Spivak, S., Cullen, B., Eaton, W. W., Rodriguez, K., Mojtabai, R.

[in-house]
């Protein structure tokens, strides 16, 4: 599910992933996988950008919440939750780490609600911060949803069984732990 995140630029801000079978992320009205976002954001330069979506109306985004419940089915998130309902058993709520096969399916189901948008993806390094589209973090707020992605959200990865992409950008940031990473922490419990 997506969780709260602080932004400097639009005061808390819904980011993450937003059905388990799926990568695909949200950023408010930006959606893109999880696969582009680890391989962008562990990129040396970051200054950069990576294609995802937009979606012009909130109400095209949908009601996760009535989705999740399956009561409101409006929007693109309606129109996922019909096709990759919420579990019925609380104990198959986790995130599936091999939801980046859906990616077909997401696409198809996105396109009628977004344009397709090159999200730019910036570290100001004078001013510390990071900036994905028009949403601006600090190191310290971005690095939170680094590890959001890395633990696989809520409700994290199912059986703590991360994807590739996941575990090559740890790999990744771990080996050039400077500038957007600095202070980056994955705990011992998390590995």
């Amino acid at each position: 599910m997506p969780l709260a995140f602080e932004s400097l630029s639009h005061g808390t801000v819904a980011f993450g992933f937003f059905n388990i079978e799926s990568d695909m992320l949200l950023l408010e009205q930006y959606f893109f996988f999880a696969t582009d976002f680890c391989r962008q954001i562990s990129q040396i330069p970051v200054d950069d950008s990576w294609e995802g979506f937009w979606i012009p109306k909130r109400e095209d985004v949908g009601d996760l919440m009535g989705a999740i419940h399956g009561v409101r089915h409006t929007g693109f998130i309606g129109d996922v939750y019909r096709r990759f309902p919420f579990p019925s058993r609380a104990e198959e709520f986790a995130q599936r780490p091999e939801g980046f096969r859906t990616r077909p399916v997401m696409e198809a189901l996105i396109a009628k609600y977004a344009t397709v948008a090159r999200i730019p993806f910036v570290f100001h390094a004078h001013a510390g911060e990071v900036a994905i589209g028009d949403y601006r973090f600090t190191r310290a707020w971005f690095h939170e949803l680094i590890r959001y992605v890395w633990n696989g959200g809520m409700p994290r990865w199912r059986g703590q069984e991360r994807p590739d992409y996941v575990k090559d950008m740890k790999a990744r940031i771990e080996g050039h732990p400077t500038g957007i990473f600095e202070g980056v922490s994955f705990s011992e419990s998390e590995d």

This study explored financial hardship, defined as difficulty in obtaining food, shelter, or medicine in the past 12 months and its personal and clinical correlates in individuals with serious mental illness (SMI) in a sample of 271 adults with SMI newly admitted to two inner city community mental health centers. The study found that 59 percent (n = 161) reported experiencing financial hardship in the past 12 months. Patients with financial hardship were more likely to be female, to experience self-stigma, to experience medical care delays, and to use emergency services. Patients who experienced financial hardship typically had more severe psychiatric symptoms, including depressive symptoms, emotional lability, and interpersonal problems. Financial hardship persisted in nearly half of those with hardship interviewed a year later. The findings highlight the role of multiple social and economic challenges that the SMI patients face in recovery from serious mental illness and the importance of awareness of such challenges by providers treating this population. Though mental health treatment may help alleviate the psychiatric symptoms it alone is not sufficient in addressing persistent hardship. These findings highlight the need for multidisciplinary interventions in order to better serve this vulnerable population.